One of our TSJ team members also visited a distillation unit in Attairia which has been idle for more than two years. When he inquired of a former member of the project, he was told that because of insufficient price received for the essential oils, the project was not viable.

Our representative noted that timmur grows abundantly in an area close by, and he asked whether anyone had considered using the facility to produce timmur oil; but the local fellow was unaware of any activity to explore optional products for distillation.

(Soon after this article was published, TSJ was informed that the Attairia distillation unit has been sold to private enterprise and will soon be back in production. TSJ will be following this development and will keep our readership informed accordingly)

IDE Nepal also introduced our TSJ team to members of the trading community, most all who belong to the Jadibuti Association of Nepal (JABAN). When informed about the complaints of the Nepali farmers, JABAN traders agreed that (presently) the farmers are not receiving enough income to sustain the industry; however JABAN lamented that they also have only one market for essential oils, that being the India traders.

Interestingly the JABAN traders suspect they are being fleeced by their Indian counterparts, and they are squeezed between low market prices and higher price demands of the farmers. They also insist that sustainability of this industry in Nepal will depend on whether they can find international buyers to import small quantities of high quality essential oils, at a fair and reasonable price.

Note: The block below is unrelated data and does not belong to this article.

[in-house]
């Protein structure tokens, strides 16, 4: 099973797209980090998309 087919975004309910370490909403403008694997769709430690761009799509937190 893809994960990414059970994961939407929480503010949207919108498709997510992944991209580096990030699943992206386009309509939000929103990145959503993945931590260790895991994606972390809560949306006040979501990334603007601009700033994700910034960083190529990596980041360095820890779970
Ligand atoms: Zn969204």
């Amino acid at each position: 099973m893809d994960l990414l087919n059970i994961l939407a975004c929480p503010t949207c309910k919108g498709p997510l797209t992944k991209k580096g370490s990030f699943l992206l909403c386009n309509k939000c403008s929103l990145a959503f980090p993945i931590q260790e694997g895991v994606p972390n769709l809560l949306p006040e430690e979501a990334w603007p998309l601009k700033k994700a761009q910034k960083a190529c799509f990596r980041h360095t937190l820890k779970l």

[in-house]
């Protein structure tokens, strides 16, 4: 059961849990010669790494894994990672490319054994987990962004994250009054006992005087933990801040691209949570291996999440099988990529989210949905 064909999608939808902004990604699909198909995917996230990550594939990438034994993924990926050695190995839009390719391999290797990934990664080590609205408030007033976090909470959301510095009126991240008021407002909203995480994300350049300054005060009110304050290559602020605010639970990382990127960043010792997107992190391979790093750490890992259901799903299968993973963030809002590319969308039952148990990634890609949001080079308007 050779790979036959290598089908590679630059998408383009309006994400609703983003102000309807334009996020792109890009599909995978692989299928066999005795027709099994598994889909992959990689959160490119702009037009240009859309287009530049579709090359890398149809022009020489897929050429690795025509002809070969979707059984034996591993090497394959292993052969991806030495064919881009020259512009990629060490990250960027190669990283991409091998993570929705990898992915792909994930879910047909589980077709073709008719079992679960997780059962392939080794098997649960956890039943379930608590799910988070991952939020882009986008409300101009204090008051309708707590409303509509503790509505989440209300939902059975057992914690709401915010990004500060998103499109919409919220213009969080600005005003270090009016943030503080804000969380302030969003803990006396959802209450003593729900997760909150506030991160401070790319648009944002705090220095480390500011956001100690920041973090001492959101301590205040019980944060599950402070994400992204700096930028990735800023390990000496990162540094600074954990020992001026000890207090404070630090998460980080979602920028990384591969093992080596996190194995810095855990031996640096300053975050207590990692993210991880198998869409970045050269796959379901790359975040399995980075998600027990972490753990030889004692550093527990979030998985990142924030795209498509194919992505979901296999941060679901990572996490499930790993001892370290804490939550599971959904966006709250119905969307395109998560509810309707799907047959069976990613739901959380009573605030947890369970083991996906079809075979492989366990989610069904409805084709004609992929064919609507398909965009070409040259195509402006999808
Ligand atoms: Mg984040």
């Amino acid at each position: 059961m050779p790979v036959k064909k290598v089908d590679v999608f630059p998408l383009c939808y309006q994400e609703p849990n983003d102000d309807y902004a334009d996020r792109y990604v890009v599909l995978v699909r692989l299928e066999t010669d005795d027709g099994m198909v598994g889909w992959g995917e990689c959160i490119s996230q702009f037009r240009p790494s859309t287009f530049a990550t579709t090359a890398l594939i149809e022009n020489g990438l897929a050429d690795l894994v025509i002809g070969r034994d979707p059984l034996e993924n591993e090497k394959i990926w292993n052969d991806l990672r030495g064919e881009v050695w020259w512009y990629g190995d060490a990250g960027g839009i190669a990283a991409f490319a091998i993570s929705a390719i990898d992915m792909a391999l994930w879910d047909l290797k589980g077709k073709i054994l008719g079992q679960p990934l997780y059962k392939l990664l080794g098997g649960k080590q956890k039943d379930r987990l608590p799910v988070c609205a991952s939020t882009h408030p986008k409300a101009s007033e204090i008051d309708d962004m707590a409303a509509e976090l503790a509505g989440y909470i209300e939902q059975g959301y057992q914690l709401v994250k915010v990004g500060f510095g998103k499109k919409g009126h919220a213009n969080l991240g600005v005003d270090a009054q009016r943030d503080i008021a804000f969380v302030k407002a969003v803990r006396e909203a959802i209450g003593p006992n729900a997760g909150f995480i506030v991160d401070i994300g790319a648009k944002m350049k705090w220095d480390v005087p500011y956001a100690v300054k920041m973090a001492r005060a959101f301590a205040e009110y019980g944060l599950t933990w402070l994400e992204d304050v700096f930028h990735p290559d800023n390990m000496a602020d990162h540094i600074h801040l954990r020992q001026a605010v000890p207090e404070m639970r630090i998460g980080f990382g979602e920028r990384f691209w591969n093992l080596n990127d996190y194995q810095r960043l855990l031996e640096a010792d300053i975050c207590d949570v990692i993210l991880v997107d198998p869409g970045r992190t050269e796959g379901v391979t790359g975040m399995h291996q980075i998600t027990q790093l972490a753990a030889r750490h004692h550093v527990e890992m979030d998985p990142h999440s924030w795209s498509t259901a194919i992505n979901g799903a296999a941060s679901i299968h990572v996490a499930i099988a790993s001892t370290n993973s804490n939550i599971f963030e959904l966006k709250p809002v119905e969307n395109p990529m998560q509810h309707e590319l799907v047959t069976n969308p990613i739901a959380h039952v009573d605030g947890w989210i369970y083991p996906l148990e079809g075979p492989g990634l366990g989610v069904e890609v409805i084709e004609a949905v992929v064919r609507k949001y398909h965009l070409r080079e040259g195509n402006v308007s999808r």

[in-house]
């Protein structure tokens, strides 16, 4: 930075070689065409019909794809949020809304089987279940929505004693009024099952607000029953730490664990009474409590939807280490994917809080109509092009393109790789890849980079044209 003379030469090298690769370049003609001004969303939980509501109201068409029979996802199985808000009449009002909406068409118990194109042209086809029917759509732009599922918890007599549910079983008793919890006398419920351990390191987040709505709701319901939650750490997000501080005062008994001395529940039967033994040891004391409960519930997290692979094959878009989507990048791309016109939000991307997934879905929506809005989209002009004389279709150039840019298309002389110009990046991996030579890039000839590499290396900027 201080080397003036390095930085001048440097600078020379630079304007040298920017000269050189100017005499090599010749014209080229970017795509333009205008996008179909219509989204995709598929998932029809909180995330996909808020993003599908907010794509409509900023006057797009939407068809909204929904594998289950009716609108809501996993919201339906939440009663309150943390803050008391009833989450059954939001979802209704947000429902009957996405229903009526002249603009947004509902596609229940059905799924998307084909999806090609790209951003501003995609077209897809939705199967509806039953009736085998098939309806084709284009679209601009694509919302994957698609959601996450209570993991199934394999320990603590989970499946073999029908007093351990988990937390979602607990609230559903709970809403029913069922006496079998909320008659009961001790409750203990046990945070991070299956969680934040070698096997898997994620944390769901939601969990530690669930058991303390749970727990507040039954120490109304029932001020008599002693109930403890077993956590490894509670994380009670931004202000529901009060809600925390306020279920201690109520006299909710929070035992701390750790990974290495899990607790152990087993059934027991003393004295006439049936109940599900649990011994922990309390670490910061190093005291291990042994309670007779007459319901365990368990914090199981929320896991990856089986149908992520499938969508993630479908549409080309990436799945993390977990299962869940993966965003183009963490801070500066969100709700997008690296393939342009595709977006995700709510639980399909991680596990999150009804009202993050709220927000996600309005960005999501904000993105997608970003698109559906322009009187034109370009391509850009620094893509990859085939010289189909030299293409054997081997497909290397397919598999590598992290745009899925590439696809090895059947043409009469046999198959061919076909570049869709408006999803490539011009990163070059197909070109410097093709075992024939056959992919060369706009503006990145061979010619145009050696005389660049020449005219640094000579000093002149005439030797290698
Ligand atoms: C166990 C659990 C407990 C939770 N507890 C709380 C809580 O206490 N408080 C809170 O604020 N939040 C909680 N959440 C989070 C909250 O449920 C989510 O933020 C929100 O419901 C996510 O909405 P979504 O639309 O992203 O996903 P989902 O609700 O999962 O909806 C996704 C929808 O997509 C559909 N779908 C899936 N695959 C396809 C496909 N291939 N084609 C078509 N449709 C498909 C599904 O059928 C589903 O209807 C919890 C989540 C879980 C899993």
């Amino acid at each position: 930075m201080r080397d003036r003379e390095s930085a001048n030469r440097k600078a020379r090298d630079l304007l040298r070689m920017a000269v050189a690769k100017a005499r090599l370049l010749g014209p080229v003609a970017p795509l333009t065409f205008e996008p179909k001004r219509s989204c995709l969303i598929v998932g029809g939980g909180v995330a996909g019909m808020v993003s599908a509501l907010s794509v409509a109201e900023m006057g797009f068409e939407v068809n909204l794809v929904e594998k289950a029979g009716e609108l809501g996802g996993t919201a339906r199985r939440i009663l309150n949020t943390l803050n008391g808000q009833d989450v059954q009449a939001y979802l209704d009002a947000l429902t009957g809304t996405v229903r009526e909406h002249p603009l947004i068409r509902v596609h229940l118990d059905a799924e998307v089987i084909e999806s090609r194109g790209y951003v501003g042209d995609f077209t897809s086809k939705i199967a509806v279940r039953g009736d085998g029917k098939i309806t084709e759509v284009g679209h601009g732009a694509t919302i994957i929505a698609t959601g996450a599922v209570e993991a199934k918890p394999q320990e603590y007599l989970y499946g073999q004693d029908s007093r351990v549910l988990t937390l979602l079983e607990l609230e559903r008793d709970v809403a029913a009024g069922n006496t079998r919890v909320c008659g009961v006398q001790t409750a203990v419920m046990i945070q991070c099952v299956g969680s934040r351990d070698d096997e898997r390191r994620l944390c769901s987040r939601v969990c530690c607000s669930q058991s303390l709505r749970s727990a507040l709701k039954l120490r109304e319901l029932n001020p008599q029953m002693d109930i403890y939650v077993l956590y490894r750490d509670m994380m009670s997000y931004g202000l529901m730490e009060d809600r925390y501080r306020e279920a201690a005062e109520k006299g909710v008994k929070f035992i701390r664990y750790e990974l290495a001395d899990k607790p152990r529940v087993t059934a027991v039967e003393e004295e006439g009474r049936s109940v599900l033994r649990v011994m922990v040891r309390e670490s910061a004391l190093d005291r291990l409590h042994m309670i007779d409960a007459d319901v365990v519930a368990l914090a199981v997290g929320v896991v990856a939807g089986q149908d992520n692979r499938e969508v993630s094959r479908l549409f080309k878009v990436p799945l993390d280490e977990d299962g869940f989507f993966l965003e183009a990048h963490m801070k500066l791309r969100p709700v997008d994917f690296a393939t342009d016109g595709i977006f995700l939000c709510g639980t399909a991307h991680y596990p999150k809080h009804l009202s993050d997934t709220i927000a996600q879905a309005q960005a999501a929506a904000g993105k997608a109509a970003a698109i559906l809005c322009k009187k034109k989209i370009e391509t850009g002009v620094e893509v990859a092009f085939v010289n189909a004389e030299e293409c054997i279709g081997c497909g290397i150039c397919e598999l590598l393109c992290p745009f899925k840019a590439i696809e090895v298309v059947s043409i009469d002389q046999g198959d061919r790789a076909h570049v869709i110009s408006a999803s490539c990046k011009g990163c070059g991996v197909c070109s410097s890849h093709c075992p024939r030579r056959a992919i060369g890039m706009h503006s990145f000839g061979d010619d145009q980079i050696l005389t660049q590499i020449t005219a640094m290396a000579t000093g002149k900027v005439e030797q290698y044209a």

The Spice Journal is of the opinion that the problems brought to our attention will be solved but it will require diligence and tenacity on the part of the Nepali traders and the NGO’s.

It is obvious that wild Himalayan herbs are abundant, likewise with wild spices such as timmur, tejpat, and dalchini. However this wild flora needs to be managed more efficiently by implementing a value-added program of local processing, packaging, and international marketing.

Regarding cultivated plants and spices, Nepal is already one of the largest producers of ginger and there is potential to significantly increase production if it can be viably distilled, and if international markets are identified.

Likewise with turmeric which once was a prized export crop, now grown only in home gardens; shamefully most of the turmeric consumed in Nepal is imported. The reason for the demise of the turmeric industry in Nepal is because of the dominance of production by the southern neighbor, and the lack of alternate markets.

With growing international demand for Ayurveda and Natural medicines, turmeric oil has a great potential for export, but the market needs to be pursued vigorously, judiciously, and innovatively.

When all of these industry parameters are commercially knitted and fitted, Nepal farming communities should realize much more generous returns.

Our kudos and support goes out to IDE Nepal and to all those who are making it happen.